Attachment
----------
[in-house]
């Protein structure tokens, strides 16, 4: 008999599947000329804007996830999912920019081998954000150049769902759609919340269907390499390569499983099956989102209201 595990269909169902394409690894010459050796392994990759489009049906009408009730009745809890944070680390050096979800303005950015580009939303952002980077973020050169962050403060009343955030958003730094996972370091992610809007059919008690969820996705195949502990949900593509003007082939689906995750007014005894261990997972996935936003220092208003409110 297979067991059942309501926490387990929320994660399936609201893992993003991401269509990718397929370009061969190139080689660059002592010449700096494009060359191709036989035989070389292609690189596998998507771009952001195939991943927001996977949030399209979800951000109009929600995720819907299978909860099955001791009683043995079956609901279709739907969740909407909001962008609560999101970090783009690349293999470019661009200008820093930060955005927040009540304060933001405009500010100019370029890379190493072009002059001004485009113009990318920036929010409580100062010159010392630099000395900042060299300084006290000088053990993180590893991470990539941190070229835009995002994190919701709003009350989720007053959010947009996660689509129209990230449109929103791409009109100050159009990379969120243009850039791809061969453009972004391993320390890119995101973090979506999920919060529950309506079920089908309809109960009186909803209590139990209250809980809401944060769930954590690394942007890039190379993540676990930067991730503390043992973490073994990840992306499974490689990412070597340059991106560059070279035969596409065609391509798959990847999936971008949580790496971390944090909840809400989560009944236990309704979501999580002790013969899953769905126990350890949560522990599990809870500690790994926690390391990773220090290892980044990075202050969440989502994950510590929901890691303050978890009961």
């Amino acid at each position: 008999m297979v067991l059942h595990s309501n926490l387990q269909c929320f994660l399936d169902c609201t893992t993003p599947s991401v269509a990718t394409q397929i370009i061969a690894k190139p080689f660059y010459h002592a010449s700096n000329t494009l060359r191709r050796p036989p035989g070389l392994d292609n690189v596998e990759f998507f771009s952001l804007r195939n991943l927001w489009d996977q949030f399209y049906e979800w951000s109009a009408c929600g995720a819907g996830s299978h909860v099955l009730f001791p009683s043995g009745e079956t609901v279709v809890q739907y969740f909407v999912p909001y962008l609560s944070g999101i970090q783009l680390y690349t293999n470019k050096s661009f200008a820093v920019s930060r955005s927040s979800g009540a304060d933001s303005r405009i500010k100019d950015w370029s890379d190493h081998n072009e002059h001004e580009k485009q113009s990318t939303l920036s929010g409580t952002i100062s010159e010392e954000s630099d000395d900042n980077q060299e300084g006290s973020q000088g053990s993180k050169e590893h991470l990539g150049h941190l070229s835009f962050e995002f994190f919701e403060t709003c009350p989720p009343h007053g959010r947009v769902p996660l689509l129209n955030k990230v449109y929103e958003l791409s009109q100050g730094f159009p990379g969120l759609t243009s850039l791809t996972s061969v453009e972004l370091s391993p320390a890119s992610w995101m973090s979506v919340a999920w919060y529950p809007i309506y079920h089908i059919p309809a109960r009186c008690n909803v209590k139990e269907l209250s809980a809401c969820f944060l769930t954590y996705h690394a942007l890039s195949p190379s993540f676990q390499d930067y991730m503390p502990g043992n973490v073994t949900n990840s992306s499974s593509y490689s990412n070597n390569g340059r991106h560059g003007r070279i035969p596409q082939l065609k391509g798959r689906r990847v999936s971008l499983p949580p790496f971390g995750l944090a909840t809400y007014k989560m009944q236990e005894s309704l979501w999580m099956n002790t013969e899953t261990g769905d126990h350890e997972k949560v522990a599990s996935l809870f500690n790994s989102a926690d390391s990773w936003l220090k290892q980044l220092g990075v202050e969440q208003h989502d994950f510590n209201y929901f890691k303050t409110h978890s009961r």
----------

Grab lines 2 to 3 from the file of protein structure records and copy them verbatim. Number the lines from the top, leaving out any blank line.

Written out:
């Protein structure tokens, strides 16, 4: 008999599947000329804007996830999912920019081998954000150049769902759609919340269907390499390569499983099956989102209201 595990269909169902394409690894010459050796392994990759489009049906009408009730009745809890944070680390050096979800303005950015580009939303952002980077973020050169962050403060009343955030958003730094996972370091992610809007059919008690969820996705195949502990949900593509003007082939689906995750007014005894261990997972996935936003220092208003409110 297979067991059942309501926490387990929320994660399936609201893992993003991401269509990718397929370009061969190139080689660059002592010449700096494009060359191709036989035989070389292609690189596998998507771009952001195939991943927001996977949030399209979800951000109009929600995720819907299978909860099955001791009683043995079956609901279709739907969740909407909001962008609560999101970090783009690349293999470019661009200008820093930060955005927040009540304060933001405009500010100019370029890379190493072009002059001004485009113009990318920036929010409580100062010159010392630099000395900042060299300084006290000088053990993180590893991470990539941190070229835009995002994190919701709003009350989720007053959010947009996660689509129209990230449109929103791409009109100050159009990379969120243009850039791809061969453009972004391993320390890119995101973090979506999920919060529950309506079920089908309809109960009186909803209590139990209250809980809401944060769930954590690394942007890039190379993540676990930067991730503390043992973490073994990840992306499974490689990412070597340059991106560059070279035969596409065609391509798959990847999936971008949580790496971390944090909840809400989560009944236990309704979501999580002790013969899953769905126990350890949560522990599990809870500690790994926690390391990773220090290892980044990075202050969440989502994950510590929901890691303050978890009961």
């Amino acid at each position: 008999m297979v067991l059942h595990s309501n926490l387990q269909c929320f994660l399936d169902c609201t893992t993003p599947s991401v269509a990718t394409q397929i370009i061969a690894k190139p080689f660059y010459h002592a010449s700096n000329t494009l060359r191709r050796p036989p035989g070389l392994d292609n690189v596998e990759f998507f771009s952001l804007r195939n991943l927001w489009d996977q949030f399209y049906e979800w951000s109009a009408c929600g995720a819907g996830s299978h909860v099955l009730f001791p009683s043995g009745e079956t609901v279709v809890q739907y969740f909407v999912p909001y962008l609560s944070g999101i970090q783009l680390y690349t293999n470019k050096s661009f200008a820093v920019s930060r955005s927040s979800g009540a304060d933001s303005r405009i500010k100019d950015w370029s890379d190493h081998n072009e002059h001004e580009k485009q113009s990318t939303l920036s929010g409580t952002i100062s010159e010392e954000s630099d000395d900042n980077q060299e300084g006290s973020q000088g053990s993180k050169e590893h991470l990539g150049h941190l070229s835009f962050e995002f994190f919701e403060t709003c009350p989720p009343h007053g959010r947009v769902p996660l689509l129209n955030k990230v449109y929103e958003l791409s009109q100050g730094f159009p990379g969120l759609t243009s850039l791809t996972s061969v453009e972004l370091s391993p320390a890119s992610w995101m973090s979506v919340a999920w919060y529950p809007i309506y079920h089908i059919p309809a109960r009186c008690n909803v209590k139990e269907l209250s809980a809401c969820f944060l769930t954590y996705h690394a942007l890039s195949p190379s993540f676990q390499d930067y991730m503390p502990g043992n973490v073994t949900n990840s992306s499974s593509y490689s990412n070597n390569g340059r991106h560059g003007r070279i035969p596409q082939l065609k391509g798959r689906r990847v999936s971008l499983p949580p790496f971390g995750l944090a909840t809400y007014k989560m009944q236990e005894s309704l979501w999580m099956n002790t013969e899953t261990g769905d126990h350890e997972k949560v522990a599990s996935l809870f500690n790994s989102a926690d390391s990773w936003l220090k290892q980044l220092g990075v202050e969440q208003h989502d994950f510590n209201y929901f890691k303050t409110h978890s009961r």